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  1. #11

    Join Date
    Nov 2004
    Minneapolis, MN
    Medium Format
    I have one and really like it, but I don't do a whole lot of scenery shots. It's fast enough for me and is nice and sharp with good bokeh.

    I also use it as my normal lens on my d1gital nikon body.

  2. #12
    narsuitus's Avatar
    Join Date
    Nov 2004
    Multi Format
    When I carry a 35mm film camera with four primes within the focal lengths you list, I choose between the following two options:

    Option 1
    50 f/1.4

    Option 2
    35 f/1.4

    Based on my personal preferences and the lenses you have (20mm, 50mm, and 85mm), if I were in your place, I would keep the 20mm and the 85mm; trade the 50mm for a 35mm f/1.4 or f/2; and use a 3-lens line up of 20mm, 35mm, and 85mm.

  3. #13
    snegron's Avatar
    Join Date
    Jul 2005
    Hot, Muggy, Florida
    Quote Originally Posted by Soeren View Post
    Thanks for all your replies.
    Hmm I'm still undecided on this one.
    35mm AFD would be more in the midle between 20 and 85mm giving me a three lens kit
    Problems with oil on blades reported but said to be fixed since???? a new lens shouldn't suffer
    Sharpness? Reported not the best.
    28mm f/2,8 AFD I'm really not sure here it would fill the gab between 20mm and 50mm its cheap even new but there is reports both for and against it.
    28mm f/1,4 way to expensive though it would be nice in a fast line up
    In the AIS line I have heard nice things about 35mm f/1,4 and both the AIS 28mm lenses the f/2,8 even has a nice close up feature (20cm) I had this one but now the price has gone up.
    Maybe I should bite the able and get a 28 AIS anyway.
    Any one know the 28mm f/2,8 AFD?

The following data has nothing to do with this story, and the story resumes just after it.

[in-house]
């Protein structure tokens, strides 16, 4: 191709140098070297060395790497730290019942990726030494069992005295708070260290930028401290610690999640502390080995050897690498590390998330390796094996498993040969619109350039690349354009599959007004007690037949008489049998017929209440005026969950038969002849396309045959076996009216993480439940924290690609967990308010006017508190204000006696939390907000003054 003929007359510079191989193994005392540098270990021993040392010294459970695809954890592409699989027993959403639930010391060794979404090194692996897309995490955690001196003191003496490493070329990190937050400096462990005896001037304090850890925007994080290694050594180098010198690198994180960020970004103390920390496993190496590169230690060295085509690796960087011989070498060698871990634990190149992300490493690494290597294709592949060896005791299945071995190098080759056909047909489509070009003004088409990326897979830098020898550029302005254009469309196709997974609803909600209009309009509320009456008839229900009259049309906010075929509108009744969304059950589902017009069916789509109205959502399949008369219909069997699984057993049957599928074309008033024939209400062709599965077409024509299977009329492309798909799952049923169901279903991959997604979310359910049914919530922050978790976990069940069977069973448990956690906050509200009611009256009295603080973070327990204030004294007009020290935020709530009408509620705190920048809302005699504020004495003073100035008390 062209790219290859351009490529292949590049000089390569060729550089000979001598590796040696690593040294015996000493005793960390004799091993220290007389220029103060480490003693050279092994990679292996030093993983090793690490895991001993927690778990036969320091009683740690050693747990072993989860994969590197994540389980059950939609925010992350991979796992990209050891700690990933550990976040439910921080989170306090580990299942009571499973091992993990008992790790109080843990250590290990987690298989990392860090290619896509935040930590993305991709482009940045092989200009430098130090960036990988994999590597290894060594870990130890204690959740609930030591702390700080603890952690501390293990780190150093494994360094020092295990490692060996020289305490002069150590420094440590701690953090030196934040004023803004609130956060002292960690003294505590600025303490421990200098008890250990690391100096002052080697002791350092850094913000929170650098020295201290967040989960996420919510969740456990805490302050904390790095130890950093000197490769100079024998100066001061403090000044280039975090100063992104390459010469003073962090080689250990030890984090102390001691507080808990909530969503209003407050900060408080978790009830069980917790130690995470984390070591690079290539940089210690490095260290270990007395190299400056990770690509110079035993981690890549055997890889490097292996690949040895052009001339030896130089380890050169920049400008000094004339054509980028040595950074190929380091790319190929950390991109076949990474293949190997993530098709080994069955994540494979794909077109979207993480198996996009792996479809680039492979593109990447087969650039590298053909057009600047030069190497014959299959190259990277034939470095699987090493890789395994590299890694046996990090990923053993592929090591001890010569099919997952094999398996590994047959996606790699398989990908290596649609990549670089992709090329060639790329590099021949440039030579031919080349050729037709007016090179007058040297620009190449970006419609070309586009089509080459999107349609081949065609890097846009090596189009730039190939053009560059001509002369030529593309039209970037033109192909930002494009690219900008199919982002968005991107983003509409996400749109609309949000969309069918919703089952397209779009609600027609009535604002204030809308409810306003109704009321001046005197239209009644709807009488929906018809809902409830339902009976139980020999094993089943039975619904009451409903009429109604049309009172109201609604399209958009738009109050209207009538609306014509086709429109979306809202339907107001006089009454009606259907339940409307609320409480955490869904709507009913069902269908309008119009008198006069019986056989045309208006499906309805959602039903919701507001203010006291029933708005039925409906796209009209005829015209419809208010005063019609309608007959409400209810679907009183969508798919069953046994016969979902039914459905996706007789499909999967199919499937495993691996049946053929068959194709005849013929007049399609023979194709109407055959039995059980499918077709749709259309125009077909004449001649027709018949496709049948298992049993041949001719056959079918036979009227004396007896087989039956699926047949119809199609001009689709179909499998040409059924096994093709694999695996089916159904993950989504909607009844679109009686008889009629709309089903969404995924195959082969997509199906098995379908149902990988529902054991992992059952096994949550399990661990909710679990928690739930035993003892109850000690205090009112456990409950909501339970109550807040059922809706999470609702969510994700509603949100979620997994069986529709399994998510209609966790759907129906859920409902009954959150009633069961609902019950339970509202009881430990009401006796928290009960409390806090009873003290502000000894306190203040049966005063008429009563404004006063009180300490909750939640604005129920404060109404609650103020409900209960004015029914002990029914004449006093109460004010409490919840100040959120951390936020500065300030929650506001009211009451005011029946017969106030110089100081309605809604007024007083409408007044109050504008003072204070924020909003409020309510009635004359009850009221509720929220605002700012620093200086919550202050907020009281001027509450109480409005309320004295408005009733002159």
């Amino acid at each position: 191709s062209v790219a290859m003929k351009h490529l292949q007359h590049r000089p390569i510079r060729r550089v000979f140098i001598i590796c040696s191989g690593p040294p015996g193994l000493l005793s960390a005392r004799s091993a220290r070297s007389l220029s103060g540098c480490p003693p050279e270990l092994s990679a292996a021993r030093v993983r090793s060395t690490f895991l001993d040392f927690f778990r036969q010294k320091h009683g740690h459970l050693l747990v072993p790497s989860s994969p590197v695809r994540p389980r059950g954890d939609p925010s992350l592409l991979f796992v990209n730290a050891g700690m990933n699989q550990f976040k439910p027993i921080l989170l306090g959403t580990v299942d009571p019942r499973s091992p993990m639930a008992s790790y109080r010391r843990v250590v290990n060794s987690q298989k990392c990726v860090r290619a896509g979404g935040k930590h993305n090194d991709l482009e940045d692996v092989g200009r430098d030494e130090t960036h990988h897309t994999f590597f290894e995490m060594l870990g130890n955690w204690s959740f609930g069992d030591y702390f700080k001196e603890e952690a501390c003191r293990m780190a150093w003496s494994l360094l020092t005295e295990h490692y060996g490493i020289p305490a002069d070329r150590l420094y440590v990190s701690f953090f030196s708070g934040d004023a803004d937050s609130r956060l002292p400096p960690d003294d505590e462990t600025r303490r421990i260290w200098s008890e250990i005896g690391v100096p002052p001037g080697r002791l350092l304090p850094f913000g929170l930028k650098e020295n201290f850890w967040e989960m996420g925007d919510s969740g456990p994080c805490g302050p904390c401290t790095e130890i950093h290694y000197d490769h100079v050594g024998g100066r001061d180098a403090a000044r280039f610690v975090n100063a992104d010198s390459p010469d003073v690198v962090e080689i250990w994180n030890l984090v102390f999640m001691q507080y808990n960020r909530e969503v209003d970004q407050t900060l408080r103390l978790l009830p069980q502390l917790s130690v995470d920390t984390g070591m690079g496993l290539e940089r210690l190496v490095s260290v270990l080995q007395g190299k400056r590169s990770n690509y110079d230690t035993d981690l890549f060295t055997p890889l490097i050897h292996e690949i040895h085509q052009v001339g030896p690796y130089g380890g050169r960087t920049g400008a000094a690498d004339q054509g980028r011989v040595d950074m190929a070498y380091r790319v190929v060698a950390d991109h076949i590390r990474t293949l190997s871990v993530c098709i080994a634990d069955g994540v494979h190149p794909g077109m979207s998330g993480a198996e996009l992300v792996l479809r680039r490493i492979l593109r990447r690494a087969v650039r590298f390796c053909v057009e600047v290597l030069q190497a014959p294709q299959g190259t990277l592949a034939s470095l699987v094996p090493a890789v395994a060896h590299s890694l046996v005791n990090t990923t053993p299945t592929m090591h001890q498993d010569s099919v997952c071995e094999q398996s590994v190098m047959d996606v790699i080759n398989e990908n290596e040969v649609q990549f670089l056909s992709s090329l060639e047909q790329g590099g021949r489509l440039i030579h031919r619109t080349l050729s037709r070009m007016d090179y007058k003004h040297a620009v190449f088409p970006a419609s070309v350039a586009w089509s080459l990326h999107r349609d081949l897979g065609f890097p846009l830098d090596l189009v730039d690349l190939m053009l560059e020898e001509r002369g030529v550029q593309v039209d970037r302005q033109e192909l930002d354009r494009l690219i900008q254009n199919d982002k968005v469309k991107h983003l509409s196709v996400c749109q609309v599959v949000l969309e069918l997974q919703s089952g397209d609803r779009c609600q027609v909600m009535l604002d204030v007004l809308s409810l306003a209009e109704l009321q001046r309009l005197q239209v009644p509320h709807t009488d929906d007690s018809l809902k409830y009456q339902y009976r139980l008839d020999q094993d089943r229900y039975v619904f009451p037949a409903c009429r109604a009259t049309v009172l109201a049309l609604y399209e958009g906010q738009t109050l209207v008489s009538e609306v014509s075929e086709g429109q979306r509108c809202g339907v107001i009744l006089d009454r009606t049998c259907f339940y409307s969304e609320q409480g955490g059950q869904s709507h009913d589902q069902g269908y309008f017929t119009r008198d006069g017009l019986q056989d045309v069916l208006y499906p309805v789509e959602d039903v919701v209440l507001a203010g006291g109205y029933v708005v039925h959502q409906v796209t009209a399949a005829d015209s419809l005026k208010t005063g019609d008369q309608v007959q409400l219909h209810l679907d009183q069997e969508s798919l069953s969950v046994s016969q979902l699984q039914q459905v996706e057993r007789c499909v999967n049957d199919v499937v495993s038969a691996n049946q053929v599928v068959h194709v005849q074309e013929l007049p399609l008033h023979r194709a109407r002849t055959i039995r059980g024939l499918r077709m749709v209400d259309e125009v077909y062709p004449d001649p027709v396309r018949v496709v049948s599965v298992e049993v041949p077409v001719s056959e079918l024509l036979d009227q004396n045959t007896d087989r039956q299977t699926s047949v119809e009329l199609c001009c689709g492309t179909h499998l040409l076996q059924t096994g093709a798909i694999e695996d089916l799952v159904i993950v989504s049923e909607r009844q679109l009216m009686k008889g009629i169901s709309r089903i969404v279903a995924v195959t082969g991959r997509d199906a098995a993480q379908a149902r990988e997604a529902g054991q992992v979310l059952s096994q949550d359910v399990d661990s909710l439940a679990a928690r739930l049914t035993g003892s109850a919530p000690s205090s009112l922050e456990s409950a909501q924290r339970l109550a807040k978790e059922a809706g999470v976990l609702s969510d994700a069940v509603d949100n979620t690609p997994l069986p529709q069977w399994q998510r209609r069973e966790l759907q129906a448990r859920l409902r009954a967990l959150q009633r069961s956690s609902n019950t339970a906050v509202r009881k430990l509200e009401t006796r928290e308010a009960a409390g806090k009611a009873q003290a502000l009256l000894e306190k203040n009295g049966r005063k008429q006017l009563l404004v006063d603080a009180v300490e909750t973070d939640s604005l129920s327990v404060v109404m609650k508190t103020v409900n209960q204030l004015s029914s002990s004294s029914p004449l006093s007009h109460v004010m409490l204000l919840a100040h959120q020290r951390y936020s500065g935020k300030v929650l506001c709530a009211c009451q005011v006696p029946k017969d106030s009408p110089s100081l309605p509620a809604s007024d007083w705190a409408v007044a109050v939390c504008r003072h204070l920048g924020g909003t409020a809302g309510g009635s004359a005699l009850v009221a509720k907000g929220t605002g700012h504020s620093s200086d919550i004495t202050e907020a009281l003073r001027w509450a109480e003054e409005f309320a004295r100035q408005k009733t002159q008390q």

As far as the Nikon 35mm 2.0 AF-D goes, I must disagree with some of the popular myths. I have one I purchased new last year and it is very sharp. It has absolutely no oil leak problem, and it is just as sharp as my manual focus Nikon 35mm 2.0 AIS. The major difference, other than the AF factor, is that the manual focus version is much better built. The manual focus version is mostly metal and glass, whereas the AF version is mostly plastic and glass (except for the metal lens mount).

    Depending on your camera and shooting style, you would preffer one over the other. If you like the feel of shooting with a good manual focus lens, the AIS version is great. If you prefer AF shooting then the AF version would be the best choice.

    The Nikon manual focus 35mm 2.0 AIS lives on one of my F3HP's, (the other has a 105mm 2.5) however my 35mm 2.0 AF-D lives on my D200. Ironicaly, I have a Nikon manual focus 24mm 2.8 AIS that lives on my Nikon D1X!

    If you decide to get a new 35mm AFD, remember that it will still be under warranty. If you don't like it you can always return it.

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